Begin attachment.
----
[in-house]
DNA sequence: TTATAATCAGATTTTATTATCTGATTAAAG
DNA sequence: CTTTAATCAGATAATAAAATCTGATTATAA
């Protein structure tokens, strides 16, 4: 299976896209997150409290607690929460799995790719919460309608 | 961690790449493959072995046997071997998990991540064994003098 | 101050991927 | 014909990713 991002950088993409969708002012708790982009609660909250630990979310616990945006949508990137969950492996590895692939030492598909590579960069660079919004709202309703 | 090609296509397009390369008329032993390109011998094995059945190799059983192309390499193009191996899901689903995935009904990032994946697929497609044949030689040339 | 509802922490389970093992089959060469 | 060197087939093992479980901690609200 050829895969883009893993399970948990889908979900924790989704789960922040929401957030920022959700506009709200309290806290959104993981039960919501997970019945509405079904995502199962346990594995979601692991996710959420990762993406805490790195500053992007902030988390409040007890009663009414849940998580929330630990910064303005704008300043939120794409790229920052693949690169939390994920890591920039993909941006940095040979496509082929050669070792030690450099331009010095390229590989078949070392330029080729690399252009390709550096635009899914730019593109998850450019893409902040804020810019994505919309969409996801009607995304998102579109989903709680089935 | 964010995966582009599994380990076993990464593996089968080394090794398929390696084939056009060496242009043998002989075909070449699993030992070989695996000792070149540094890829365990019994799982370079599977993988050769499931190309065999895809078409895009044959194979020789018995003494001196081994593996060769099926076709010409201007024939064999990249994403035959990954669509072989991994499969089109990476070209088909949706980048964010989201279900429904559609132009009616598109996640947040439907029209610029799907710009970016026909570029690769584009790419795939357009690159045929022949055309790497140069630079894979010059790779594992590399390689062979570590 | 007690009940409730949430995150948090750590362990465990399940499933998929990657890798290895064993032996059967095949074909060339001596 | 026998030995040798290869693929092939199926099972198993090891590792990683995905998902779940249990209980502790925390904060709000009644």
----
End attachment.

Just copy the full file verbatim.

[in-house]
DNA sequence: TTATAATCAGATTTTATTATCTGATTAAAG
DNA sequence: CTTTAATCAGATAATAAAATCTGATTATAA
């Protein structure tokens, strides 16, 4: 299976896209997150409290607690929460799995790719919460309608 | 961690790449493959072995046997071997998990991540064994003098 | 101050991927 | 014909990713 991002950088993409969708002012708790982009609660909250630990979310616990945006949508990137969950492996590895692939030492598909590579960069660079919004709202309703 | 090609296509397009390369008329032993390109011998094995059945190799059983192309390499193009191996899901689903995935009904990032994946697929497609044949030689040339 | 509802922490389970093992089959060469 | 060197087939093992479980901690609200 050829895969883009893993399970948990889908979900924790989704789960922040929401957030920022959700506009709200309290806290959104993981039960919501997970019945509405079904995502199962346990594995979601692991996710959420990762993406805490790195500053992007902030988390409040007890009663009414849940998580929330630990910064303005704008300043939120794409790229920052693949690169939390994920890591920039993909941006940095040979496509082929050669070792030690450099331009010095390229590989078949070392330029080729690399252009390709550096635009899914730019593109998850450019893409902040804020810019994505919309969409996801009607995304998102579109989903709680089935 | 964010995966582009599994380990076993990464593996089968080394090794398929390696084939056009060496242009043998002989075909070449699993030992070989695996000792070149540094890829365990019994799982370079599977993988050769499931190309065999895809078409895009044959194979020789018995003494001196081994593996060769099926076709010409201007024939064999990249994403035959990954669509072989991994499969089109990476070209088909949706980048964010989201279900429904559609132009009616598109996640947040439907029209610029799907710009970016026909570029690769584009790419795939357009690159045929022949055309790497140069630079894979010059790779594992590399390689062979570590 | 007690009940409730949430995150948090750590362990465990399940499933998929990657890798290895064993032996059967095949074909060339001596 | 026998030995040798290869693929092939199926099972198993090891590792990683995905998902779940249990209980502790925390904060709000009644």